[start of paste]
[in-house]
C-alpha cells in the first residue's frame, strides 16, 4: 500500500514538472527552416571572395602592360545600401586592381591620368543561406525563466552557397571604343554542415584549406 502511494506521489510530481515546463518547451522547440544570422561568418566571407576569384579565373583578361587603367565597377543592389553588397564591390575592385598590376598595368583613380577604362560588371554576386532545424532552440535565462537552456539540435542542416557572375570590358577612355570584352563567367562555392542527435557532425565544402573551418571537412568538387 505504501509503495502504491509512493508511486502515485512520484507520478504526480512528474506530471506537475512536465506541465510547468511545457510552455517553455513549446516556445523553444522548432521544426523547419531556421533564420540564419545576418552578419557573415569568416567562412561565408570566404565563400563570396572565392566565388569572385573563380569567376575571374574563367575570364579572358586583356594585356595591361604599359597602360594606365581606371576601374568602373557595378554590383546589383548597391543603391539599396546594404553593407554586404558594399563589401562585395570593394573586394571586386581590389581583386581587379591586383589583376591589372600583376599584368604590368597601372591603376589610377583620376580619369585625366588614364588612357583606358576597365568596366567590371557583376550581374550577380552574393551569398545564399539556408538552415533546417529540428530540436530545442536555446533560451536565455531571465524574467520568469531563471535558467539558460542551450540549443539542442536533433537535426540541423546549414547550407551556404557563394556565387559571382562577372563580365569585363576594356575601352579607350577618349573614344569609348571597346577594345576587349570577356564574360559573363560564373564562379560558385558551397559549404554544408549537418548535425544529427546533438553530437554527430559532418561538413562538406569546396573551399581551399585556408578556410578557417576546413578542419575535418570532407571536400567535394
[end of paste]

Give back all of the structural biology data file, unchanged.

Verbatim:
[in-house]
C-alpha cells in the first residue's frame, strides 16, 4: 500500500514538472527552416571572395602592360545600401586592381591620368543561406525563466552557397571604343554542415584549406 502511494506521489510530481515546463518547451522547440544570422561568418566571407576569384579565373583578361587603367565597377543592389553588397564591390575592385598590376598595368583613380577604362560588371554576386532545424532552440535565462537552456539540435542542416557572375570590358577612355570584352563567367562555392542527435557532425565544402573551418571537412568538387 505504501509503495502504491509512493508511486502515485512520484507520478504526480512528474506530471506537475512536465506541465510547468511545457510552455517553455513549446516556445523553444522548432521544426523547419531556421533564420540564419545576418552578419557573415569568416567562412561565408570566404565563400563570396572565392566565388569572385573563380569567376575571374574563367575570364579572358586583356594585356595591361604599359597602360594606365581606371576601374568602373557595378554590383546589383548597391543603391539599396546594404553593407554586404558594399563589401562585395570593394573586394571586386581590389581583386581587379591586383589583376591589372600583376599584368604590368597601372591603376589610377583620376580619369585625366588614364588612357583606358576597365568596366567590371557583376550581374550577380552574393551569398545564399539556408538552415533546417529540428530540436530545442536555446533560451536565455531571465524574467520568469531563471535558467539558460542551450540549443539542442536533433537535426540541423546549414547550407551556404557563394556565387559571382562577372563580365569585363576594356575601352579607350577618349573614344569609348571597346577594345576587349570577356564574360559573363560564373564562379560558385558551397559549404554544408549537418548535425544529427546533438553530437554527430559532418561538413562538406569546396573551399581551399585556408578556410578557417576546413578542419575535418570532407571536400567535394